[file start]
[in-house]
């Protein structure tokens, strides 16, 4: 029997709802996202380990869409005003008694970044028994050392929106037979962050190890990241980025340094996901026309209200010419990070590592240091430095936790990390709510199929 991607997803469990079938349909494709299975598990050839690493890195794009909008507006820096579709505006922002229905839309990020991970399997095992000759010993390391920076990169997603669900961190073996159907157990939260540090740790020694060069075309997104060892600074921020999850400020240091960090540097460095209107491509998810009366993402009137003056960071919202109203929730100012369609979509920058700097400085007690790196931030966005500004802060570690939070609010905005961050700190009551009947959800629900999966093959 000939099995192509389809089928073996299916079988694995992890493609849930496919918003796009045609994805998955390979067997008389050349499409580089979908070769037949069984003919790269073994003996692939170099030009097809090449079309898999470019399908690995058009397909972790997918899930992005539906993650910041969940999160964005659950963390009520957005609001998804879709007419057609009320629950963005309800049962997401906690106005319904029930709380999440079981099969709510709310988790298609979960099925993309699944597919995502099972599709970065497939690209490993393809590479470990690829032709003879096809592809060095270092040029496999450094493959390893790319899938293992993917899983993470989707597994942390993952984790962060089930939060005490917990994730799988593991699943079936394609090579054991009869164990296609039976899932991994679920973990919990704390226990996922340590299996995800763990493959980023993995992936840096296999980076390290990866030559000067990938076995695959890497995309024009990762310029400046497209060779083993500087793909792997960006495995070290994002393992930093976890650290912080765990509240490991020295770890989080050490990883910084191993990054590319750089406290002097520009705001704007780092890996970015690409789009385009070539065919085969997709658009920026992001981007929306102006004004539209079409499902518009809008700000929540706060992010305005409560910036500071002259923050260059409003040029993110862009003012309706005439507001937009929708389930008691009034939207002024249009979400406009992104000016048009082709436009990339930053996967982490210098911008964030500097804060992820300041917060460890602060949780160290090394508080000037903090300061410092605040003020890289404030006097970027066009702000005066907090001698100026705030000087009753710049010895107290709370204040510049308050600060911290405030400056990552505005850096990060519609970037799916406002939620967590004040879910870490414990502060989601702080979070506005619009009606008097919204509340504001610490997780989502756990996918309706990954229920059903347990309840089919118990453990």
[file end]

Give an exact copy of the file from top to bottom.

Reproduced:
[in-house]
């Protein structure tokens, strides 16, 4: 029997709802996202380990869409005003008694970044028994050392929106037979962050190890990241980025340094996901026309209200010419990070590592240091430095936790990390709510199929 991607997803469990079938349909494709299975598990050839690493890195794009909008507006820096579709505006922002229905839309990020991970399997095992000759010993390391920076990169997603669900961190073996159907157990939260540090740790020694060069075309997104060892600074921020999850400020240091960090540097460095209107491509998810009366993402009137003056960071919202109203929730100012369609979509920058700097400085007690790196931030966005500004802060570690939070609010905005961050700190009551009947959800629900999966093959 000939099995192509389809089928073996299916079988694995992890493609849930496919918003796009045609994805998955390979067997008389050349499409580089979908070769037949069984003919790269073994003996692939170099030009097809090449079309898999470019399908690995058009397909972790997918899930992005539906993650910041969940999160964005659950963390009520957005609001998804879709007419057609009320629950963005309800049962997401906690106005319904029930709380999440079981099969709510709310988790298609979960099925993309699944597919995502099972599709970065497939690209490993393809590479470990690829032709003879096809592809060095270092040029496999450094493959390893790319899938293992993917899983993470989707597994942390993952984790962060089930939060005490917990994730799988593991699943079936394609090579054991009869164990296609039976899932991994679920973990919990704390226990996922340590299996995800763990493959980023993995992936840096296999980076390290990866030559000067990938076995695959890497995309024009990762310029400046497209060779083993500087793909792997960006495995070290994002393992930093976890650290912080765990509240490991020295770890989080050490990883910084191993990054590319750089406290002097520009705001704007780092890996970015690409789009385009070539065919085969997709658009920026992001981007929306102006004004539209079409499902518009809008700000929540706060992010305005409560910036500071002259923050260059409003040029993110862009003012309706005439507001937009929708389930008691009034939207002024249009979400406009992104000016048009082709436009990339930053996967982490210098911008964030500097804060992820300041917060460890602060949780160290090394508080000037903090300061410092605040003020890289404030006097970027066009702000005066907090001698100026705030000087009753710049010895107290709370204040510049308050600060911290405030400056990552505005850096990060519609970037799916406002939620967590004040879910870490414990502060989601702080979070506005619009009606008097919204509340504001610490997780989502756990996918309706990954229920059903347990309840089919118990453990």